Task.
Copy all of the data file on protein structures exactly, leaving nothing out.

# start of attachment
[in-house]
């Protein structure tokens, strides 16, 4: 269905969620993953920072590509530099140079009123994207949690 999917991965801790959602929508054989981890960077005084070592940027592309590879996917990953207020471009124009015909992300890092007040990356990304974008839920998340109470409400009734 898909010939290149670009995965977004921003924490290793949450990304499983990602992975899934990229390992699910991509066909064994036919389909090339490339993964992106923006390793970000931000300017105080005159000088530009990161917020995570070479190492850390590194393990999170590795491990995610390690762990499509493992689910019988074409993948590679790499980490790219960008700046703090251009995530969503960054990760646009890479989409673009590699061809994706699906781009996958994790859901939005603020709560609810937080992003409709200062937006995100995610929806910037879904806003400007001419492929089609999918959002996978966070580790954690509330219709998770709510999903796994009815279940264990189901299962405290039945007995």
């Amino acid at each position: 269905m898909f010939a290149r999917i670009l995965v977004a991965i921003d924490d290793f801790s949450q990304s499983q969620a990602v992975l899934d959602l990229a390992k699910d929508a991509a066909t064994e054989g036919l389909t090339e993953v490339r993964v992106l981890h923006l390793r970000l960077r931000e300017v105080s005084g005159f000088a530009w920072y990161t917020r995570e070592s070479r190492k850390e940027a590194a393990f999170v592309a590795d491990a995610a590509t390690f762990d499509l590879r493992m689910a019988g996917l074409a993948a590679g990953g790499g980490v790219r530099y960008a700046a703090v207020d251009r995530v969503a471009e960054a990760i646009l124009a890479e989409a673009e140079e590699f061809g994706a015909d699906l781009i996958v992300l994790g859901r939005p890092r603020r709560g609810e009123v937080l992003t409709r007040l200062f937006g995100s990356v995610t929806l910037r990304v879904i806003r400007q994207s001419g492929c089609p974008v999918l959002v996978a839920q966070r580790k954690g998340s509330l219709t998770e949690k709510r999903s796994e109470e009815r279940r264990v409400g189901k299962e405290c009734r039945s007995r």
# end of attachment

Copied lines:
[in-house]
């Protein structure tokens, strides 16, 4: 269905969620993953920072590509530099140079009123994207949690 999917991965801790959602929508054989981890960077005084070592940027592309590879996917990953207020471009124009015909992300890092007040990356990304974008839920998340109470409400009734 898909010939290149670009995965977004921003924490290793949450990304499983990602992975899934990229390992699910991509066909064994036919389909090339490339993964992106923006390793970000931000300017105080005159000088530009990161917020995570070479190492850390590194393990999170590795491990995610390690762990499509493992689910019988074409993948590679790499980490790219960008700046703090251009995530969503960054990760646009890479989409673009590699061809994706699906781009996958994790859901939005603020709560609810937080992003409709200062937006995100995610929806910037879904806003400007001419492929089609999918959002996978966070580790954690509330219709998770709510999903796994009815279940264990189901299962405290039945007995």
């Amino acid at each position: 269905m898909f010939a290149r999917i670009l995965v977004a991965i921003d924490d290793f801790s949450q990304s499983q969620a990602v992975l899934d959602l990229a390992k699910d929508a991509a066909t064994e054989g036919l389909t090339e993953v490339r993964v992106l981890h923006l390793r970000l960077r931000e300017v105080s005084g005159f000088a530009w920072y990161t917020r995570e070592s070479r190492k850390e940027a590194a393990f999170v592309a590795d491990a995610a590509t390690f762990d499509l590879r493992m689910a019988g996917l074409a993948a590679g990953g790499g980490v790219r530099y960008a700046a703090v207020d251009r995530v969503a471009e960054a990760i646009l124009a890479e989409a673009e140079e590699f061809g994706a015909d699906l781009i996958v992300l994790g859901r939005p890092r603020r709560g609810e009123v937080l992003t409709r007040l200062f937006g995100s990356v995610t929806l910037r990304v879904i806003r400007q994207s001419g492929c089609p974008v999918l959002v996978a839920q966070r580790k954690g998340s509330l219709t998770e949690k709510r999903s796994e109470e009815r279940r264990v409400g189901k299962e405290c009734r039945s007995r």